Three news items about atomic radiation should cause us to beware of academic overstatement.Atomic Bomb EffectsNobody feels “good” about Hiroshima and Nagasaki. Even those who support Truman’s decision to drop two atomic bombs in 1945 to end World War II in the Pacific groan at the immensity of suffering for those who survived the blasts. What is rarely acknowledged, however, is that many scientific prophets of doom at the time were wrong; they exaggerated the risks of cancer and radiation disease. Science Daily brings this aspect to light with the headline, “Long-term health effects of Hiroshima and Nagasaki atomic bombs not as dire as perceived: Mismatch between public perception and decades of research on nearly 200,000 survivors and their children.” We saw something similar on the 30th anniversary of the Chernobyl disaster: effects were bad, but not as bad as the experts had predicted (4/21/16). None of these considerations rationalize these disasters or mitigate the suffering. The point is that experts can be prone to overstate what they know.Tree RingsPhysOrg reports on new findings that promise something previously unknown about tree ring dating method — one of the most trusted radiometric dating methods in use today: “Tree-rings reveal secret clocks that could reset key dates across the ancient world.” In short, Oxford scientists found that solar bursts are capable of increasing radiocarbon levels in organic material.Scholars believe that intense solar storms caused major bursts of radiation to strike the Earth in 775 and 994AD, which resulted in distinct spikes in the concentration of radiocarbon in trees growing at that time. The events are precisely datable because the tree-rings belong to archives in which the growth year of each tree-ring is exactly known. In the new research, the authors outline how they could detect similar spikes elsewhere within the thousands of years of available tree-ring material from across the world.While the scientists can calibrate the radiocarbon with the two known dates of 775 and 994 AD, they believe earlier bursts could be detected. By implication, though, if radiocarbon concentrations are not uniform, what does this do to the accuracy of dates calculated?Lead author Dr Michael Dee, from the School of Archaeology at the University of Oxford, said: ‘Variations in atmospheric radiocarbon concentration are largely the result of carbon dioxide emissions from activity from volcanoes and the ocean, but they are also influenced by changes in solar activity. The spikes in 775 and 994AD were almost vertical and of comparable magnitude all around the Earth. Such markers can be easily identified in known-age tree-rings and are fixed in time. In the past, we have had floating estimates of when things may have happened, but these secret clocks could reset chronologies concerning important world civilisations with the potential to date events that happened many thousands of years ago to the exact year.’To be sure, the scientists believe their work will refine existing dates. The important observation here, though, is that after over 50 years of radiocarbon dating, scientists just now found “secret clocks” that were previously unknown, and therefore not included in prior confidently-announced dates. The Oxford team thinks that their new knowledge has the potential to reset clocks. The next question to ask is, what other unknowns may surface in the future to cast doubt on today’s confident scientific claims about the past? It’s already happened before in radiocarbon dating. For instance, early on it was discovered that above-ground atomic bomb tests had altered atmospheric ratios of carbon-14. This had to be taken into account in subsequent calculations.(Note: because of its relatively short half-life of 5,730 years, radiocarbon cannot be used to calculate dates older than 100,000 years maximum. The millions-of-years calculations come from longer-lived isotopes, such as uranium).Full Fathom FiveA paper in PNAS is confident to the point of being intimidating to the layman. German and Austrian scientists claim to have proven that the Earth was bathed in radiation from a supernova 2.7 million years ago. The radiation left its signature on seashells for a million years, then vanished. The signature is in the form of iron-60 (60Fe) that has a long half-life and can only be produced by exploding stars, they assert. They even think they have located the supernova 300 light-years away. Science Daily shares the gist of the claim with similar levels of confidence, but without the intimidating pages of equations and graphs. It looks certain; their “time-resolved 2-million-year-old supernova activity discovered in Earth’s microfossil record” seems to offer irrefutable proof of long ages. Seashells were deposited slowly in ocean sediments, carrying the signature of 60Fe, as the solar system spent a million years passing through the supernova’s radiation field.Only a careful look at the Materials & Methods shows possible points of weakness. First, consider that they only studied small samples from two drill cores from the Pacific. Can these speak to the whole earth and its history in interstellar space? Moreover, these cores were already dated by evolutionary biostratigraphy to be Pleistocene in age. The scientists did not question that. Then, we see that the levels detected are extremely tiny. 60Fe isotopes detected were on the order of one ten-quadrillionth the level of normal 56Fe (~10-16 to one). The error bars on both axes are large for all the data points. The scientists still feel that the data exceed the one-sigma confidence level, and they can correlate it with 60Fe in moon dust. But moon rocks were not made from living creatures deposited in water. For these and other reasons, how confident can they really be? Are they overstating their case?The history of science teaches that the most confident claims of any era are often wrong. Always look for the assumptions. Never take a scientist’s appearance of certitude as a substitute for data and logic. Look for the underlying worldview.The discovery of soft tissue in dinosaur bones flies in the face of long-age claims. Bob Enyart lists scientific papers showing dinosaur soft tissue that no scientist believed could possibly last longer than a few centuries or millennia. He also lists evidence of radiocarbon everywhere it shouldn’t be, even in diamonds, the world’s hardest material (and therefore impermeable to contamination). These are large, serious anomalies that should cause major doubts about millions-of-years claims, but they are routinely ignored by the secular media. Why? They worship Darwin, who needs the time.Exercise: Apply what you have learned from this entry to claims in PhysOrg about stalactites in China. Do they infallibly show a record of 640,000 years of monsoons?(Visited 115 times, 1 visits today)FacebookTwitterPinterestSave分享0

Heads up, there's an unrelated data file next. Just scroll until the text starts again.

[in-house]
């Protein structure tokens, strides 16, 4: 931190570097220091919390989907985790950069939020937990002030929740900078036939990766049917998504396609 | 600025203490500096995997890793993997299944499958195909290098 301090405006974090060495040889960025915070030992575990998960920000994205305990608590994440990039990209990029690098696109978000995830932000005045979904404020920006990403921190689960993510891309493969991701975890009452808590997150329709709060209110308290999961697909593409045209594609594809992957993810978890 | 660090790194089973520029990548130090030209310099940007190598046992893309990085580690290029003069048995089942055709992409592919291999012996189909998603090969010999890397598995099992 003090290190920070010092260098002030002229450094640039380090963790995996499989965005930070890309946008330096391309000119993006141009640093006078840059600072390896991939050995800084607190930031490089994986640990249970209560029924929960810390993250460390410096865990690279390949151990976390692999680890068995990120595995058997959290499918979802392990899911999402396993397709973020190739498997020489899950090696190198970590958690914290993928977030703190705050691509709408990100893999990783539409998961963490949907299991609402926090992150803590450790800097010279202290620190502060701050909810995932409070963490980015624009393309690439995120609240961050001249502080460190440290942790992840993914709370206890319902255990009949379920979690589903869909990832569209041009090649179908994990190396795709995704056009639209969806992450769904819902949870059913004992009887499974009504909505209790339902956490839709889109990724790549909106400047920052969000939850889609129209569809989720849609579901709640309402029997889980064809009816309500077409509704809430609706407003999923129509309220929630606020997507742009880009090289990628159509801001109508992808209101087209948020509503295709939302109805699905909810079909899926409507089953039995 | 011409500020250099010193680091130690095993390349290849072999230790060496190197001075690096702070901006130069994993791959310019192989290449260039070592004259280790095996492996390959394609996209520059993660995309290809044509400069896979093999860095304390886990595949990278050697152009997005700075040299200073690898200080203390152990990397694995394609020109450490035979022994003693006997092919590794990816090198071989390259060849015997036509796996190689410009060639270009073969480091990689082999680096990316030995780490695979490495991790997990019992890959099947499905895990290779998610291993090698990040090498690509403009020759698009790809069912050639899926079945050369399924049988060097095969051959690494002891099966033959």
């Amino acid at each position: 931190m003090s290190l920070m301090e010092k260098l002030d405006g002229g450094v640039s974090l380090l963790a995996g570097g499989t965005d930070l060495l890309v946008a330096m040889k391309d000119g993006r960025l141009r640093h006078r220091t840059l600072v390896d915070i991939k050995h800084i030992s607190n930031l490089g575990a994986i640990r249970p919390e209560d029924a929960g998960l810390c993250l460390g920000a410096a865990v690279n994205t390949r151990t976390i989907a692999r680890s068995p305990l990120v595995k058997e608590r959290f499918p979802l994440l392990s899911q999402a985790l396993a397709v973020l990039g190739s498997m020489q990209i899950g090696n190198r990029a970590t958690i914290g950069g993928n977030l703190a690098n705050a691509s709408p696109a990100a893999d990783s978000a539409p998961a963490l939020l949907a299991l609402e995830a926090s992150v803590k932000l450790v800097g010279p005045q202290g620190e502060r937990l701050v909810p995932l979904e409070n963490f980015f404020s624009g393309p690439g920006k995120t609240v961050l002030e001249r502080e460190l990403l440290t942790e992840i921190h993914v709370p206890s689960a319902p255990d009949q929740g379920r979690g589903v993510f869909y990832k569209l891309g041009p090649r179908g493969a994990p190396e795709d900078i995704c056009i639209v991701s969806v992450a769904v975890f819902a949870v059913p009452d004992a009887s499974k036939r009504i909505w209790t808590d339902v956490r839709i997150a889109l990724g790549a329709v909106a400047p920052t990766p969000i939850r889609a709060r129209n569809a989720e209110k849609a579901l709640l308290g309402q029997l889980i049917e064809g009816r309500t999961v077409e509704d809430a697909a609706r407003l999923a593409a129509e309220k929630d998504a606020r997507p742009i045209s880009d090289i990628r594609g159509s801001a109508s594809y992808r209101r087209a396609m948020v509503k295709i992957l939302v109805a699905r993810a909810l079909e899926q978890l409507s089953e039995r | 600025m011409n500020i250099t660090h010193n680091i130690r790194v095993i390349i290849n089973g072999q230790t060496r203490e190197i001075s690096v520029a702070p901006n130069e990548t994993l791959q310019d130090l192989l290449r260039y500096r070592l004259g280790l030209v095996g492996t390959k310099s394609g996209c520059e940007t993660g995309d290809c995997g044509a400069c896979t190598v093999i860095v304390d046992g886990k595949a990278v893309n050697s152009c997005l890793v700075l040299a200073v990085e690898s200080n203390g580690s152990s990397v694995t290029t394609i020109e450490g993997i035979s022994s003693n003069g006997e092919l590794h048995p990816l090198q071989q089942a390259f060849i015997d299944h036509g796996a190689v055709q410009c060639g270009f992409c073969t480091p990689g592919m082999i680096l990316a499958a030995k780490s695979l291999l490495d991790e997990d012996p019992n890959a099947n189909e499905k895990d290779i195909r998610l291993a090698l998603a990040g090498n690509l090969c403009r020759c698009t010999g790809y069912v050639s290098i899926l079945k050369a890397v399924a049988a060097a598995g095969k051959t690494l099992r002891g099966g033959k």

Prof Alice Walker, who’s currently in SouthAfrica to deliver the annual Steve BikoMemorial Lecture, is best known for heraward-winning novel The Colour Purple.(Image: Nicky Rehbock) Portraits of individuals who have deliveredpast lectures hang in hall of fame at theSteve Biko Foundation in Johannesburg.Artworks of former presidents NelsonMandela and Thabo Mbeki are amongthem.(Image: Janine Erasmus) MEDIA CONTACTS • Steve Biko Foundation +27 11 403 0310RELATED ARTICLES• Biko’s legacy lives on • Canada, asylum and the sprinkler salesman• Food security starts at home • South African literatureNicky RehbockProf Alice Walker has arrived in South Africa to deliver the 11th annual lecture honouring the late Stephen Bantu Biko, an anti-apartheid activist and leader who founded the Black Consciousness Movement.Walker, best known for her Pulitzer Prize-winning novel The Colour Purple, was invited to the country by the Steve Biko Foundation, which was set up in his memory. Biko died while in police custody on 12 September 1977.“The Steve Biko Foundation is honoured to be hosting Professor Alice Walker on her first visit to South Africa. In short, she embodies everything that Bantu Stephen Biko stood for during his life,” said Nkosinathi Biko, CEO of the foundation, and son of Stephen.This will be the first time the lecture is delivered by someone from outside Africa, and only the second time it’s been delivered by a woman – the first being Dr Mamphela Ramphele, an internationally respected South African activist, academic, author, businesswoman and medical doctor. Ramphele and Biko had two children, although he was married to someone else at the time.“It’s because of Professor Walker’s eloquent articulation of the link between identity, activism and social change that the foundation asked her to deliver the Steve Biko Memorial Lecture this year,” said the younger Biko.The lecture will take place at the University of Cape Town on 9 September 2010 and is titled Coming to see you since I was five years old: An American Poet’s Connection to the South African soul.According to the foundation, the Steve Biko Memorial Lecture was initiated to examine the relationship between individuals and society, to explore triumphs over inequality, and to speak to challenges and opportunities facing people of African descent.Ties that bindWhen asked at a recent press conference what South Africans can expect from the lecture, Walker said: “You perhaps know my poem, Expect Nothing – Live Frugally on Surprise. I prefer to be spontaneous and live in the moment.”Although this response is cryptic, the author did disclose that she would “address issues of my life and how Steve Biko and I are definitely sister and brother in our love for people”.She added, “For me this journey is an exploration of how close I feel to Steve Biko in his legacy of caring.”Walker explained that her link with Biko is based on a “determination to always tell the truth” and the fact that both lived during times of intense political turmoil in the mid-1960s and 1970s.“Biko lived in dangerous places – and so did I. In the 1960s I was living in Mississippi state, after graduating from college in New York city, and I was trying to bring literacy to people who had little or none. There were fire-bombings, and people were lynched and killed. It was bloody and dangerous in the way that South Africans lived for a very long time during apartheid.“I will talk about the legacy of Steve Biko and connect our struggles, the paths we’ve crossed and the desire for freedom and growth.“It boils down to humanity – Biko had a joy of life. It’s my love, respect and admiration for Stephen Biko that drew me here to South Africa.”At the conference a member of the press asked Walker how it felt to be the first non-African to deliver the lecture. “I take the long view in that there are no non-Africans,” she said.“Everyone has been inspired by his life over the decades. There are places where I feel called to because of sincere work, and I am honoured to go wherever that may be.“I love Biko’s fearlessness. He was someone with such integrity – he was a whole being. He fought for his existence with the very last of his energy.“In this love of people and hope for humanity’s advancement we must acknowledge we have it all within us – it’s just a matter of how we use it,” she added.Warrior for peaceWalker is also a poet, short-story writer, essayist, anthologist, teacher, editor, publisher and activist, with a deep interest in race and gender. She was born in 1944 in Georgia, US.She’s a self-described “daughter of rural peasantry”, growing up in the American south in the wake of the Great Depression of the 1930s.After completing high school in 1961 she became involved in the civil rights movement, taking depositions from black Americans who had been evicted from their homes for attempting to register to vote.Published in 1982, The Colour Purple focuses on the struggle of black American women in rural Georgia in the first half of the 20th century, particularly the life of Celie, who writes a series of unburdening letters to God after being repeatedly raped and beaten by her father.The book became a bestseller and was soon made into a critically acclaimed film directed by Steven Spielberg. The stellar cast included Oprah Winfrey as well as Hollywood greats like Danny Glover and Whoopi Goldberg. In 2005 it was adapted into a Broadway musical play.The Colour Purple won the Pulitzer Prize for Fiction in 1983, making Walker the first black American woman to receive such an honour.Her writings have been have been translated into more than 24 languages and her books have sold over 10-million copies.
NEXT BLOCK ASIA 2.0 introduces GURUS AWARDS to recognize and reward industry influencers The Cavaliers scored 43 points in the first quarter, but then went almost 6½ minutes without scoring in the fourth. They played the second half without coach Tyronn Lue, who went to the locker room in the second quarter with what the team said was an illness.“It’s like right now, when we hit adversity, we go our separate ways,” guard Isaiah Thomas said. “And that’s just how I feel and it looks like that as well.”The Magic made their first 10 shots of the second half and won consecutive games for the first time since Nov. 8-10.James did not have a rebound or an assist in a foul-plagued second half.“I gave my teammates some opportunities to knock ’em down, but they just didn’t go. You can’t get assists when they don’t go down, but that doesn’t stop me from finding my guys on the floor,” he said. “At this point it’s not what you say, it’s what you do. We’ve got to go out and play well as a collective group, everyone hitting at the right time on all cylinders, and right now we’re not doing that.”ADVERTISEMENT John Lloyd Cruz a dashing guest at Vhong Navarro’s wedding Ingram, Randle lead Lakers over Suns Globe Business launches leading cloud-enabled and hardware-agnostic conferencing platform in PH Read Next The Cavaliers fell apart in the second half and lost for the 14th time in 21 games. They have given up an average of 122.4 points in their last five losses.“I couldn’t give up on my teammates like that. I just couldn’t do it,” James said after scoring 25 points. “We put too much into the game every single day.FEATURED STORIESSPORTSWATCH: Drones light up sky in final leg of SEA Games torch runSPORTSLillard, Anthony lead Blazers over ThunderSPORTSMalditas save PH from shutout“This is no time to be ashamed about our season,” he added. “We’ve got quite a few games left. If we’re still serious about the season, then we’ve got to play some good ball at some point.”Jonathon Simmons scored 22 of his career-high 34 points in the third quarter for the Magic, who broke a nine-game home-court losing streak against Cleveland. Simmons made seven of eight shots in his 22-point quarter, finishing the period with a 3-point buzzer shot in a game in which he almost did not play because of a sprained right ankle.“To be honest, adrenaline was just going and I didn’t even realize what was going on,” Simmons said. “I was just trying to play hard and trying not to have another setback.”J.R. Smith made three 3-pointers in the first four minutes to help the Cavaliers (30-22) take a 15-4 lead, and they led by 21 points late in the first half.Jeff Green dunked to put the Cavaliers up 61-40 with 4:50 left in the half, but they went scoreless for almost four minutes while the Magic (17-36) sliced nine points off the lead.James opened the second half with a couple of 3-pointers to regain a 16-point lead for Cleveland, but Simmons scored 12 points during the Magic’s 19-2 run that gave them their first lead of the game at 78-77 with 5:33 left in the third quarter.James was called for his fourth foul just 17 seconds later and sat for more than seven minutes.When he re-entered the game with 10:10 remaining in the fourth quarter, the Magic ran off 14 straight points to lead 108-92.Dwyane Wade banked in a 3-pointer for Cleveland’s only points in the first 7:25 of the fourth quarter.TIP-INSCavaliers: Wade missed the morning shootaround with an illness but played 22 minutes.Magic: Simmons’ 22-point quarter was three points short of the franchise record set by Tracy McGrady in 2003. … F Aaron Gordon missed a fifth straight game with a strained left hip flexor and has withdrawn from the Slam Dunk Contest at NBA All-Star Weekend.UP NEXT Cavaliers: Host Minnesota on Wednesday.Magic: Host Atlanta on Thursday. 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Ebenhack)ORLANDO, Fla. — After another embarrassing defeat and two days before the trade deadline, LeBron James let it be known he’s not going anywhere, at least for now.“I’m here for this season right now to try and figure out a way we can still compete,” James said after his Cleveland Cavaliers blew a 21-point lead in a 116-98 loss to the Orlando Magic. “I owe it to my teammates to finish this season out no matter how it ends up. I would never waive my no-trade clause.”ADVERTISEMENT Typhoon Kammuri accelerates, gains strength en route to PH Don’t miss out on the latest news and information. AFP official booed out of forum 2 ‘newbie’ drug pushers fall in Lucena sting View comments